Can you get Social Security Disability after your diagnosis?

| Jan 12, 2021 | Social Security Disability |

It started with muscle spasms in your back — you thought that you overexerted yourself playing golf, except that they didn’t go away. Eventually, you had to go to your doctor, who ordered many rounds of medical tests.

Now, you’re reeling from the realization that you have amyotrophic lateral sclerosis, a condition that will affect your independence for the rest of your life. You may not be able to work much longer as your symptoms progress.

This exact scenario plays out for thousands every year, and many other people will wind up diagnosed with other, similarly debilitating medical conditions that change their lives. Will you be able to depend on Social Security Disability Insurance (SSDI) benefits to protect you after a diagnosis with a serious medical condition? 

The severity of the condition affects your right to benefits

People wondering if they qualify for SSDI benefits often first try to determine if their condition is on a list of disabling conditions provided by the Social Security Administration (SSA). While it is true that certain conditions can more quickly qualify individuals for benefits, especially if the condition is terminal and progressive, the specific diagnosis isn’t what ultimately determines if you get benefits.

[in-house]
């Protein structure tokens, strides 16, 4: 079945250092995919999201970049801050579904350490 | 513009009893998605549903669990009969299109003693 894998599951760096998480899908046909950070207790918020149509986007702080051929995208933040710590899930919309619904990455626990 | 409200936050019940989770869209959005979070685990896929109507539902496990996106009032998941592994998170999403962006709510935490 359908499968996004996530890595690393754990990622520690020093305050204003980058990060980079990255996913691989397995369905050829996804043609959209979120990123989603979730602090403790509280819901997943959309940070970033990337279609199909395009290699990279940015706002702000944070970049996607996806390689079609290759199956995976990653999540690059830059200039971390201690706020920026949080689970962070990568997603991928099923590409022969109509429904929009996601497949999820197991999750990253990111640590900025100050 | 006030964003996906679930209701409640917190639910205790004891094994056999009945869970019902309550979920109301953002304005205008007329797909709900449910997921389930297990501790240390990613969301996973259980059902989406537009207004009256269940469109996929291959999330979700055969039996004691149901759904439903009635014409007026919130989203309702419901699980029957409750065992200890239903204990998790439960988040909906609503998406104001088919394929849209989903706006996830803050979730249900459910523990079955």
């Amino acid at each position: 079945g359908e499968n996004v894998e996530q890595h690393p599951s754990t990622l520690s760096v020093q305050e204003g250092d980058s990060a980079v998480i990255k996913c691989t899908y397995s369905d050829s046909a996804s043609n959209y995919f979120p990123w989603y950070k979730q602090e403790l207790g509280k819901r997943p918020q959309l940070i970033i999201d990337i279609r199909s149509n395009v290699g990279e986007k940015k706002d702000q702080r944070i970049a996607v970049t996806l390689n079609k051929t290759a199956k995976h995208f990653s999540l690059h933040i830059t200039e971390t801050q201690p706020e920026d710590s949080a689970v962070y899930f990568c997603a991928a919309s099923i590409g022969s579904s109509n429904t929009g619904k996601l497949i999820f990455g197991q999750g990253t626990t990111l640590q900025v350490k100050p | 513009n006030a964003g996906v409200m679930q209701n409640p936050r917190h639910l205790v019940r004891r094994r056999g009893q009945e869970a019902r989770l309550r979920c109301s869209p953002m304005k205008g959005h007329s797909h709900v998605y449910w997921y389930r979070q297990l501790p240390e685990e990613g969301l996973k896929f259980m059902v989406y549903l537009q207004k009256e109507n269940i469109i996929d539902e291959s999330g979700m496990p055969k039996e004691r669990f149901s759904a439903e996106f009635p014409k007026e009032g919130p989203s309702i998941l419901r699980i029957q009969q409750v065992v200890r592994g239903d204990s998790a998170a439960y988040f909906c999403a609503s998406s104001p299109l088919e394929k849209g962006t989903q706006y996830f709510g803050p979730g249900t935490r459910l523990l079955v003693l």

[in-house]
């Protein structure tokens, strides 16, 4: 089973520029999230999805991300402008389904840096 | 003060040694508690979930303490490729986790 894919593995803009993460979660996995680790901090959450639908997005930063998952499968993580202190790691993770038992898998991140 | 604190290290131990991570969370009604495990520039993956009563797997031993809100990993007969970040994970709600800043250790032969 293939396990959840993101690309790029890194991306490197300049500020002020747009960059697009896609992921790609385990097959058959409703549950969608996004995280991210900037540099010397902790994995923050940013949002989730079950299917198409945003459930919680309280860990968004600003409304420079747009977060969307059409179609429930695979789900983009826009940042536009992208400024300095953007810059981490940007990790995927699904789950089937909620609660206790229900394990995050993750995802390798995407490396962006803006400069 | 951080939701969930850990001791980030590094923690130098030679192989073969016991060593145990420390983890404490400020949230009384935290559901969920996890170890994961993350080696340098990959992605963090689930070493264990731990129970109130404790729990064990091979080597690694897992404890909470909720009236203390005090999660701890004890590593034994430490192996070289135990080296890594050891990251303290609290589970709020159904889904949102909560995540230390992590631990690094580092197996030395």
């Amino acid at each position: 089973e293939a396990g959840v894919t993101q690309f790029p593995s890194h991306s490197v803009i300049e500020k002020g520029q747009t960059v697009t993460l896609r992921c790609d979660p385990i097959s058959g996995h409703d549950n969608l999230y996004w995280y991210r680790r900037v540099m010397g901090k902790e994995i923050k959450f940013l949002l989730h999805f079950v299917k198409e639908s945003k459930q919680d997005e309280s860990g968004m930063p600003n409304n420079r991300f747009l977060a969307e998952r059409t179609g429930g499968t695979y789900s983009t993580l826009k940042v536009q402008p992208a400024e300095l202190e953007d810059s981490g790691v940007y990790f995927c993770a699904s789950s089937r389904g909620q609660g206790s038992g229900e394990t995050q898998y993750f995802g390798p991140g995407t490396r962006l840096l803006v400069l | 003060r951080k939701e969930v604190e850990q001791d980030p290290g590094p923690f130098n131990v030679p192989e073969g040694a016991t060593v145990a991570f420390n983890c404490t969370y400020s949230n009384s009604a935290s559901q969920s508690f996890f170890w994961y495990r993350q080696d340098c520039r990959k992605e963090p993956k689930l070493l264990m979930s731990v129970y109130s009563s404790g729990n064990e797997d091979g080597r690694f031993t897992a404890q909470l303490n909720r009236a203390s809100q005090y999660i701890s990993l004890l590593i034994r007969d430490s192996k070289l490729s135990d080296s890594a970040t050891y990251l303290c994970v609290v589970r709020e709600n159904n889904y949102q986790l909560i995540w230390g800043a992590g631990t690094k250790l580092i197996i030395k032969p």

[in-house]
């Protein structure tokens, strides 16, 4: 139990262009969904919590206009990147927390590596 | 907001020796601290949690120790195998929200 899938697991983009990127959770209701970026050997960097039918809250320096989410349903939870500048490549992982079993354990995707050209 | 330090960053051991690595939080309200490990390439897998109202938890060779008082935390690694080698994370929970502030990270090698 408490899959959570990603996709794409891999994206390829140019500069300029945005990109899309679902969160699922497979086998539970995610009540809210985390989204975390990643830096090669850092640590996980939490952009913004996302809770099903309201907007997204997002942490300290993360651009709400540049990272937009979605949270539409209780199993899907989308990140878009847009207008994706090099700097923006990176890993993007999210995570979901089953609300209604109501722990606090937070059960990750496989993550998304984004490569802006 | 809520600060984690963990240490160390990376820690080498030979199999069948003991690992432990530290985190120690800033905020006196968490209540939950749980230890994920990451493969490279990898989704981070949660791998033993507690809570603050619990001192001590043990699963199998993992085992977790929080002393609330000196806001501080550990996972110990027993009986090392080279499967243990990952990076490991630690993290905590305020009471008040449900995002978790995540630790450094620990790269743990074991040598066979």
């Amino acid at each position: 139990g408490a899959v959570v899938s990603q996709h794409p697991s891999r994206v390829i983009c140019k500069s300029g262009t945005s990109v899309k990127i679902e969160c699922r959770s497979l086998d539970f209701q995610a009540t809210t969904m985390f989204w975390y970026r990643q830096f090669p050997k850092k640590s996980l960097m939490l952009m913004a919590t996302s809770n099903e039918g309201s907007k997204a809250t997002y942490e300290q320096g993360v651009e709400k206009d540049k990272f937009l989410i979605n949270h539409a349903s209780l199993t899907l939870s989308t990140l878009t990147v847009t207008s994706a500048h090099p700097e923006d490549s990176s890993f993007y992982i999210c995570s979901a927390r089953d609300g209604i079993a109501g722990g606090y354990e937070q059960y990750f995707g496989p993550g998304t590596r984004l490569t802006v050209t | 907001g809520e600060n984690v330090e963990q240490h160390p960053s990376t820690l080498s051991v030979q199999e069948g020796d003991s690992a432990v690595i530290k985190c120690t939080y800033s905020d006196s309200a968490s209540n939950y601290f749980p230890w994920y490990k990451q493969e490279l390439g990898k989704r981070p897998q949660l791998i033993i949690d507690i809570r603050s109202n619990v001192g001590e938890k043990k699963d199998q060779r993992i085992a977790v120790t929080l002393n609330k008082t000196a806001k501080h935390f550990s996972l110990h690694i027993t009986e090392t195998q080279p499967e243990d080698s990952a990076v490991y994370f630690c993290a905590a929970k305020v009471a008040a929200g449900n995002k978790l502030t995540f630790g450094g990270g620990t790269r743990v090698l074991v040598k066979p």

What really matters the most is how significantly the condition affects your life and health. You will need to show that a condition limits your ability to work or prevents you from taking care of yourself and living independently. The condition also will need to last for at least the year, if not the rest of your life, in order for you to qualify for benefits.

Remember that a denial is not the end of the road for you

If you have already had to leave your job because of your condition, getting a rejection letter in the mail after applying for benefits can feel devastating. You may wonder how you will possibly take care of yourself and your family without SSDI.

Thankfully, quite a few people who get denied at first can qualify for benefits during an appeal. A denial might not reflect the strength of your claim but merely a mistake in your application, such as not providing enough medical documentation.

You have the right to pursue several different kinds of appeal in order to get benefits. Getting medical documentation about the impact of your condition on your life can help make it easier for you to prove that your diagnosis qualifies you for the benefits you request.